SXSWi 07 Notes: Blogging Where Speech Isn't Free

The following are my panel notes from SXSW. As I am not the fastest typer I have paraphrased what was said. Should you notice any mistakes please do point them out in the comments for corrections.

Blogging where speech isn't free.

Jon Lebkowsky Partner, Polycot Consulting LLC

Shahed Amanullah Founder, Halalfire Media LLC

Robert Faris Harvard Law School - Berkman Center

Shava Nerad Exec Dir, The Tor Project

Ethan Zuckerman Co-Founder, Global Voices

Jasmina Tesanovic Blog B92

Robert Faris - Berkman Center for Internet and Society

Opennet initiative.

Political/social/security conflict filtering.

opennet.net

Internet filtering is messy and complicated. It's easy to knock out more than you want to. When Pakistan filtered out yahoo blogs. They also blocked 52000 other websites.

Contenet restrictions

Licensing reuirements

Registration

ISP ICP liability

These are aimed to create self-censorship.

Cuba has essentially by trying to obliterate the opposition have filtered out the whole internet.

Rules are fluid and not clearly defined.

Ethan Zuckerman - Global Voices

Freedomhouse.org

Press freedom.

high repressions: N Korea, Burma Turkmenistan - Little or no citizen media

moderate repression: China Iran Zimbabwe - Citizen media only free media. 60,000 iranian blogs started in 2004 because the press had been shutdown.

Bahrain aerial photo showing how much land is owned by the ruling family compared to the land the people live on. This was sent aroudn by email.

Blogging from prison

Zimbabwe video of police breaking up a demonstration

When this gets out states get upset. So they block sites, threaten people etc.

Mahmood's Den. Has been campaigning against the need to register blogs in Bahrain.

Egyptian blogger has been put in prison for defamatory comments.

Isaacmao.com - mirror sites and message when DNS is blocked.

Sleepless in Sudan - now defunct. We helped her to blog from a refugee camp.

Handbook for bloggers and cyber dissidents.

It's important the if you fight for free speach online that you fight for it for everybody.

Shava Nerad - Tor anonymity online

Tor randomly routes you through different proxies. People can see what you are writing but can't see where you came from. Ip addresses can be traced back to a physical location. If you are saying things that can put you at risk, anonymity removes the risk.

We talk about free speech as if everyone should have it right now. But a lot of the world is used to this level of suppression. Services like Tor and Cyphon? act as a safety valve.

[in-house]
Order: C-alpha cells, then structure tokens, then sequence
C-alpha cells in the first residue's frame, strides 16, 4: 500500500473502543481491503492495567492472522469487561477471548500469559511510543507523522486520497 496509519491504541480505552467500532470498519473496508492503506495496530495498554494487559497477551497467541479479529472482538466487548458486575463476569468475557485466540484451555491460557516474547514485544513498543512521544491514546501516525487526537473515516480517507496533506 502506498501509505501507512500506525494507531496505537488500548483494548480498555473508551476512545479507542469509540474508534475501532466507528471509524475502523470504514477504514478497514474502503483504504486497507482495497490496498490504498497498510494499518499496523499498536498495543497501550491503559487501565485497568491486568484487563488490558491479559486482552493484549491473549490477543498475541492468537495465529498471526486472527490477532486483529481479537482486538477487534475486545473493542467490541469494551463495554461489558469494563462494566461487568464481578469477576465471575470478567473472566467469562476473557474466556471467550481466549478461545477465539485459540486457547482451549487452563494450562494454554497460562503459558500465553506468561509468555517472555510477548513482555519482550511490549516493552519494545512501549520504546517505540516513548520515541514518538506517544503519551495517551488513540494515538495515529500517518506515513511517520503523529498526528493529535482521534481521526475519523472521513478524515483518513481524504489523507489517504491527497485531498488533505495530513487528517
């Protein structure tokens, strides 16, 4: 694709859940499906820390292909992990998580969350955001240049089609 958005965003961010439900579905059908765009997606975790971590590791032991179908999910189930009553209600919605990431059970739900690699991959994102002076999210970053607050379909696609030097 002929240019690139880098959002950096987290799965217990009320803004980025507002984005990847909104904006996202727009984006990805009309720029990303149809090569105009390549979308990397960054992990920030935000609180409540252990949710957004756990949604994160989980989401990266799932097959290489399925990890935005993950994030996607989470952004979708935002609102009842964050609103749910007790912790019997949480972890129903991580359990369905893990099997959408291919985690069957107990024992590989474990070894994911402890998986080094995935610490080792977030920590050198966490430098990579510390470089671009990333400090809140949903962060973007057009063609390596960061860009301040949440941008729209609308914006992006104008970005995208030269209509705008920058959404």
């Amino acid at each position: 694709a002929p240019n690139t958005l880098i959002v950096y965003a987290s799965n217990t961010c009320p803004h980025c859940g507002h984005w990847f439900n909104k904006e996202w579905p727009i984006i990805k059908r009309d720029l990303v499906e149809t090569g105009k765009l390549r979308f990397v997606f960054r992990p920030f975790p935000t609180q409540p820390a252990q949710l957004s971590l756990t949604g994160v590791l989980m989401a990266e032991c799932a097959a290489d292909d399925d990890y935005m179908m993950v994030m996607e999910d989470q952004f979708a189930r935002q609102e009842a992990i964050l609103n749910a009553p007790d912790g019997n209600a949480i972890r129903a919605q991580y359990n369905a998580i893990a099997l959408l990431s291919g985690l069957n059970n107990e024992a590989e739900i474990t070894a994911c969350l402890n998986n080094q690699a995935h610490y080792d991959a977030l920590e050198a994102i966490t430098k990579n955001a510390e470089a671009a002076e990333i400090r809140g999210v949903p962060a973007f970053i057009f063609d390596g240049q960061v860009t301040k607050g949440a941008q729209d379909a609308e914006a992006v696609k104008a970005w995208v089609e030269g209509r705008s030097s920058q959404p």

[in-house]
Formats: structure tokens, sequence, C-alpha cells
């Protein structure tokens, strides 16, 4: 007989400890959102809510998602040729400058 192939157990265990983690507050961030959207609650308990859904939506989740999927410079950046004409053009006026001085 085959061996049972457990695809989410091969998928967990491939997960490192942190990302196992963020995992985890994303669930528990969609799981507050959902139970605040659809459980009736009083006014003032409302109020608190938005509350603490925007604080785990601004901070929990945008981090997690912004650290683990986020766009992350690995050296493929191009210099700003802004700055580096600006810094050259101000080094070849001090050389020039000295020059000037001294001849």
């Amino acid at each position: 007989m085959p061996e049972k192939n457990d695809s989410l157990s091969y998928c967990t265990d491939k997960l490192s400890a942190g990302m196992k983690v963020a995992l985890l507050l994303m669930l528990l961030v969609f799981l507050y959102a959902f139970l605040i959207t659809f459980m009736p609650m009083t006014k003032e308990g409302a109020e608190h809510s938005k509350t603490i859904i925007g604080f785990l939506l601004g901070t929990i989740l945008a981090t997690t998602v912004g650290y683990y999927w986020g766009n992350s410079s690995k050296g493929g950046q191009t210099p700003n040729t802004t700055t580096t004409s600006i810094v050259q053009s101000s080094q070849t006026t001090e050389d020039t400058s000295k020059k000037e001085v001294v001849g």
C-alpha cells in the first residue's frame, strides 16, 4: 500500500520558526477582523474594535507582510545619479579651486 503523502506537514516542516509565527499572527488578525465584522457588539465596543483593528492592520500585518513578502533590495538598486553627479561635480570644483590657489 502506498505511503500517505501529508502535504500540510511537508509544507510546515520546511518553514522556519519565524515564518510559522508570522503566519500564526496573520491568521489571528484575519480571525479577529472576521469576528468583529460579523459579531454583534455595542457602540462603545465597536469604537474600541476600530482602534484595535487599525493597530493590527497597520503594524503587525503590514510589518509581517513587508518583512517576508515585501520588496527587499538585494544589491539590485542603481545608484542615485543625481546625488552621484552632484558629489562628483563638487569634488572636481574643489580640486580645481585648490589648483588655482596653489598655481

Around the anniversary of Tiannamen, the proxy servers were shutdown 2 weeks before. They were switched back on afterwards. I describe my job as a live action role playing game of internet diplomacy.

Shahed Amanullah - How blogging can reform the Muslim world

Current issues, Political instability, questionable regimes. Rise of extremism. Struggle with modernity.

The Muslim world also deserves political and press freedoms.

Creating a moderate and dynamic islam requires intellectual freedom.

Forces against Mulsim bloggers,

Governments -> Blogger <- extremists

Attacked from both sides.Despite this Muslims are coming out on the blogosphere. The masses want to join the modern world and get out the of the crossfire between governments and the extremists.

It starts with the simple questions. Bloggers are asking the questions that haven't been asked.

Break the monopoly on information. Agreements between media companies and governments.

The freer the discourse the moderate the islamic practice is.

So how can we help. Use technology to pry the doors open from the outside.

Read and publicise the work of bloggers.

Reduce anarchy in the Muslim world. There's a connection between extremism and political instability. I had a friend who looked to start a free paper in Iraq. It took a few weeks before he got chased out of the country at gunpoint by extremists.

Advocacy for persecuted bloggers and press freedom in general.

Jasmina Tesanovic

I was a woman in black.

I'm from Serbia, When I registered they couldn't enter my surname and they couldn't put the country Serbia so instead they put Jasmina from Yugoslavia (Yugoslavia is a country that has been dead for 10 years). This is the story of my life.

In 1999 when Serbia was bombed by NATO. I was in downtown Belgrade. It was surreal as it was like I was watching myself being bombed.

When a southern town was bombed. I had relatives there and I called them and they saw cluster bombs dropped on the market. Place. Milosevic was saying that nothing had happened. NATO had said that no collateral damage had happened.

I wrote to NATO pilots to say I hope you know what you are doing.

My diary was out there but my name was not attributed to my diary. There was a serb in Croatia who claimed it was hers.

I realised that Milosevic could have me killed. Looters could kill me. My only safety was public.

In the end I wrote something saying that I am Jasmina Tesanovic I am the author of the diaries. I don't want to become one of the missing. If you do miss me this is my address.

Politicalidiot at yahoo.com